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Landlord gains on property sales fall to 2016 levels – Hamptons

  • 14/08/2023
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Landlord gains on property sales fall to 2016 levels – Hamptons
The average buy-to-let investor who sold a property this year made a gain of £94,800, which is 10.1 per cent down on the record profit landlords were making last year, data from an estate agency has shown.

The Hamptons Letting Index revealed that gains on sold properties reached a peak of £105,300 in 2022. 

The gains made by landlord selling up this year was similar to the returns seen in 2016, as the average gains decreased annually in every region for the first time since 2020, Hamptons said. 


Biggest annual falls in northern regions 

The firm said regions in the north saw the largest annual percentage declines which reflected slowing house price growth and a change in the type of property being sold. Hamptons noted that smaller terraced houses and flats made up a larger share of sales so far this year. 

Landlords in the North East made gains of £22,200 when selling this year, which was a 15.7 per cent drop on 2022 and the largest annual decline across all regions. Landlords in Yorkshire and Humber saw a 10.1 per cent reduction to £44,800, while investors in the North West recorded a 10.8 per cent annual drop in gains to £52,500. 

Despite this, landlords in the northern regions have been witnessing the fastest and largest rises in profits since 2016. Investors in the North East have seen a 176 per cent increase on the average gain on the sale of a property from 2016 to 2023.  

The North East, North West and Yorkshire and Humber all recorded gains of more than 50 per cent since 2016. This is due to house prices in the north increasing more than properties in the South East and London, which have stayed fairly stable. 

Because of the higher house prices, landlords in London saw the largest gains in monetary terms, with an average profit of £308,500. This was 3.4 per cent lower than the average gain of £319,300 last year, and 15 per cent down from the £365,000 peak in 2016.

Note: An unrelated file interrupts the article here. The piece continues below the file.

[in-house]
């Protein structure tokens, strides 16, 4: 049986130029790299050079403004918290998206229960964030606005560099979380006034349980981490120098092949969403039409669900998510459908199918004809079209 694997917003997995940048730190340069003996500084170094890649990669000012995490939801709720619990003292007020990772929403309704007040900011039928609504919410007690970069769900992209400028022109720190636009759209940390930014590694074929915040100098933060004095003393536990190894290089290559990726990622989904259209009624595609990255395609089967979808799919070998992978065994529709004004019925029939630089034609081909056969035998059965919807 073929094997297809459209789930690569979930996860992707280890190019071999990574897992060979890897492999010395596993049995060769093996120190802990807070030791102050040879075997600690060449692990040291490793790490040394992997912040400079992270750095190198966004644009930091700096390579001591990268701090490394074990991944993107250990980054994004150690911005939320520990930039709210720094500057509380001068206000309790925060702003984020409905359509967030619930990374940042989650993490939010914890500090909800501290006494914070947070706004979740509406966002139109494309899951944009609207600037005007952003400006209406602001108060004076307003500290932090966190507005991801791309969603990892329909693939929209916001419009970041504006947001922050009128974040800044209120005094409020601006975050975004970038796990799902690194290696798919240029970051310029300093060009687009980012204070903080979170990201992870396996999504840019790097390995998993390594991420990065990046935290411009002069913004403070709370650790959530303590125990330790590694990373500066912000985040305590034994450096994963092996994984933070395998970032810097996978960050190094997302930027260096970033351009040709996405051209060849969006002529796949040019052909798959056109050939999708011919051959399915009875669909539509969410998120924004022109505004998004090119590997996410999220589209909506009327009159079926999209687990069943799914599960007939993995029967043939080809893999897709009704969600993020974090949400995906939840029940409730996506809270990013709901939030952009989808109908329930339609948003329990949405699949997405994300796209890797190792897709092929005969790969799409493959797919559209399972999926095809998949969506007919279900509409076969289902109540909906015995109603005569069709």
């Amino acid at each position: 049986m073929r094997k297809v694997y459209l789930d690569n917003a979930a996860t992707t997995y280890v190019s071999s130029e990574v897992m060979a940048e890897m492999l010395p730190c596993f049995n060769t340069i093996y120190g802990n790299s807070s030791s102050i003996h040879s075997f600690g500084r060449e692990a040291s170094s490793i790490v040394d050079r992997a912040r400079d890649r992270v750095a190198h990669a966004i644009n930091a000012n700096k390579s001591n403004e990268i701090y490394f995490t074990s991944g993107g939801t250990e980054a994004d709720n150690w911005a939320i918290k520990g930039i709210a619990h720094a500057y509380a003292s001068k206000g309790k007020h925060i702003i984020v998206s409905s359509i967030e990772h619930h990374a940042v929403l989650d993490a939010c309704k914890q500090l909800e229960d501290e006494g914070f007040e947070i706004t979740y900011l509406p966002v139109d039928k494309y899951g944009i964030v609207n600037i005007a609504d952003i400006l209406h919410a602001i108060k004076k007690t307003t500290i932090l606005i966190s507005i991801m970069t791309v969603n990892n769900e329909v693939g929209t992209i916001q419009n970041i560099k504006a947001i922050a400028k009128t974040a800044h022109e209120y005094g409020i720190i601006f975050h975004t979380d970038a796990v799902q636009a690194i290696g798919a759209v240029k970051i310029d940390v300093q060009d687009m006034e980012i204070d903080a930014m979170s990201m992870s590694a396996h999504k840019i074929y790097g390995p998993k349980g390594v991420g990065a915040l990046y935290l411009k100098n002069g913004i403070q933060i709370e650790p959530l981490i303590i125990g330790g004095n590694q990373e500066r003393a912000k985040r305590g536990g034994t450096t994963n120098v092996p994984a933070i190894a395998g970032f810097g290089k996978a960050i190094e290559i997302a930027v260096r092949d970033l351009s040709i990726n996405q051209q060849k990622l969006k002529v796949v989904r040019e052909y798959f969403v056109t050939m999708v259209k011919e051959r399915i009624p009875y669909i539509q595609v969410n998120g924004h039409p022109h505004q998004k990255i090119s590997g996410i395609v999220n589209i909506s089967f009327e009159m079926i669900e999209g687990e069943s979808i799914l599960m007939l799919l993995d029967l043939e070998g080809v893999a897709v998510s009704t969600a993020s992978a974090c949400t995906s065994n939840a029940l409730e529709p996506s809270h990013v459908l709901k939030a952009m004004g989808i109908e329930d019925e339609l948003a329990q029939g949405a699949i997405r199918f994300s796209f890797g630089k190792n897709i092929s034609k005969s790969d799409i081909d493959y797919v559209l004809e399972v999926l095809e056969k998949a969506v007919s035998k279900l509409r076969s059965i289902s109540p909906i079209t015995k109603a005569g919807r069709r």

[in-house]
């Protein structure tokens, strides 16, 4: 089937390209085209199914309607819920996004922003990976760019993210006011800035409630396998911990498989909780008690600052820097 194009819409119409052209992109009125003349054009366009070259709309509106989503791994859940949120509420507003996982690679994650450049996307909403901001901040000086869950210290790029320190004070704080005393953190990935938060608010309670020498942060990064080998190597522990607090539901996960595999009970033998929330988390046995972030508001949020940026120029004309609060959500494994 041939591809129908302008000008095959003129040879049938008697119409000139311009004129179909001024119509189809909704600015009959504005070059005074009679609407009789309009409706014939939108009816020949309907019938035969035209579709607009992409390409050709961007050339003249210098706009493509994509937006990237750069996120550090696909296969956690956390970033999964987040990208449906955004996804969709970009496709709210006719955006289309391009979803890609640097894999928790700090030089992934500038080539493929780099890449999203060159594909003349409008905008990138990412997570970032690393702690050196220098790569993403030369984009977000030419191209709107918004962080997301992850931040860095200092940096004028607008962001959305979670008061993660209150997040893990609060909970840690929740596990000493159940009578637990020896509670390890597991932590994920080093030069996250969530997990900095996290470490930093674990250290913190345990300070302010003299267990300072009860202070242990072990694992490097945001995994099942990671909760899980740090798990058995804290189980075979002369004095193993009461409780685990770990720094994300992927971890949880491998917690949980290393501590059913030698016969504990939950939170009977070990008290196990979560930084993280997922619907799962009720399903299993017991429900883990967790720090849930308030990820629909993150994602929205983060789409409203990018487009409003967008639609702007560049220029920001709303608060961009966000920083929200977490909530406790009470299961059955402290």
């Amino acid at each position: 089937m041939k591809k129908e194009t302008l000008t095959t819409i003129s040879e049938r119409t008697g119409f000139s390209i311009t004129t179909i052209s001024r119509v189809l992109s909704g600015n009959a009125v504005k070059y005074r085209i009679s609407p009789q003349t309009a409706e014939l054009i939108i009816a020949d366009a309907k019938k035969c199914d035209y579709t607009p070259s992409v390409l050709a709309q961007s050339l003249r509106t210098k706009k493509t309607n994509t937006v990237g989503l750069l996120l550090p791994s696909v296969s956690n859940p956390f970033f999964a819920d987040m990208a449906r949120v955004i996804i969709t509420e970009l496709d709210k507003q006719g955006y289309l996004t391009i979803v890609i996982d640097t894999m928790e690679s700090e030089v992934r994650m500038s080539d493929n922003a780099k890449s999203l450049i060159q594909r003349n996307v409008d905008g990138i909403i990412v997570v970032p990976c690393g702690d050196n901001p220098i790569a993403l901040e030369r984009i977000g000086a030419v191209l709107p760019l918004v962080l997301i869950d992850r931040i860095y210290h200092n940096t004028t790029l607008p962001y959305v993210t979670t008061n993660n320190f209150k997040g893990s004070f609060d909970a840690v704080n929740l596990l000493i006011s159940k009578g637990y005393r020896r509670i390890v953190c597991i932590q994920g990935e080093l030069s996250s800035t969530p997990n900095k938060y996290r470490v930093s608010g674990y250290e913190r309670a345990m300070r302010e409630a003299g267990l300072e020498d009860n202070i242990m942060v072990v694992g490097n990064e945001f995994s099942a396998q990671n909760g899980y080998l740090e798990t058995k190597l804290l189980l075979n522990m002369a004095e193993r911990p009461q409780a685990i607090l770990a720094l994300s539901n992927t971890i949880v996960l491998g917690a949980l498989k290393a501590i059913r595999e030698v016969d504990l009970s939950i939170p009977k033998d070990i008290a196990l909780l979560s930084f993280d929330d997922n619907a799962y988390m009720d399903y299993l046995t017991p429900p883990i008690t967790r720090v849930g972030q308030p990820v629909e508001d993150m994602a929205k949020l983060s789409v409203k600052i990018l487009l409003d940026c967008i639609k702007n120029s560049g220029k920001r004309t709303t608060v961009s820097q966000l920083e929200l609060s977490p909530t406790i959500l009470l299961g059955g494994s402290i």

On average, London, South East and East are the only regions where landlords are still making six-figure gains when selling up. 

Gains in the South West dropped to five figures at an average of £95,700, marking an 8.8 per cent annual decline from £105,000 last year. 


Smaller gains from newer investors 

Hamptons predicted that the profit made from landlords selling up would fall further as prices dip and more sellers who bought later in the house price cycle dispose of properties. 

The average landlord who sold this year had purchased their property 11 years ago. Hamptons said 65 per cent of landlord sales were homes which had been bought since 2009. This figure rose to 70 per cent for flat sellers who tend to hold on to these properties for shorter periods and therefore see lower gains. 

So far this year, six per cent of landlords in England and Wales sold a property for less than they purchased it, slightly up from a proportion of six per cent in 2022. 

Aneisha Beveridge (pictured), head of research at Hamptons, said: “As house prices start to slip back, there are signs that the landlords looking to sell today may have missed the top of the market. Rather, some investors are consoling themselves with record-breaking rental growth which is slowly ironing out the arithmetic for landlords.

“Lower house prices and higher rents will combine to shore up the rental market as more landlords hold off on the decision to sell. On the flip side, this will also weigh down on the government’s capital gains receipts handed over by landlords selling up over the next few years.” 


Rental growth easing 

Hamptons said there were signs that the pace of rental growth was “slackening” with the cost of a new tenancy in Great Britain 9.9 per cent higher than last year at an average of £1,282 per month. 

The firm said rents were 28 per cent higher than February 2020, just before the pandemic hit Great Britain. Annually, rents have risen by more than five per cent for 27 months in a row, and increases have been higher than seven per cent for the last 10 months. 

The rise in rental costs have been more pronounced in London, where they have increased faster than any other region. The capital recorded a 13.9 per cent rise in the average price of a new let since last year to £2,287. 

Since the pandemic, rents in the North have increased faster than the South. In London and the South East, this represents growths of 26 per cent and 24 per cent respectively since February 2020, compared to rises of 31 per cent in the Midlands and a third in northern England. 

Beveridge added: “New homes coming onto the market continue to achieve record rents and, in the short term, it’s hard to see what would put concerted downward pressure on the pace of growth. With around 35,000 landlords coming off fixed rate mortgages each month, the upward pressure on landlords’ costs marches on.   

“In the run up to remortgaging, landlords are fighting to balance the books by paying down debt and hiking rents that have dropped below market rate.” 

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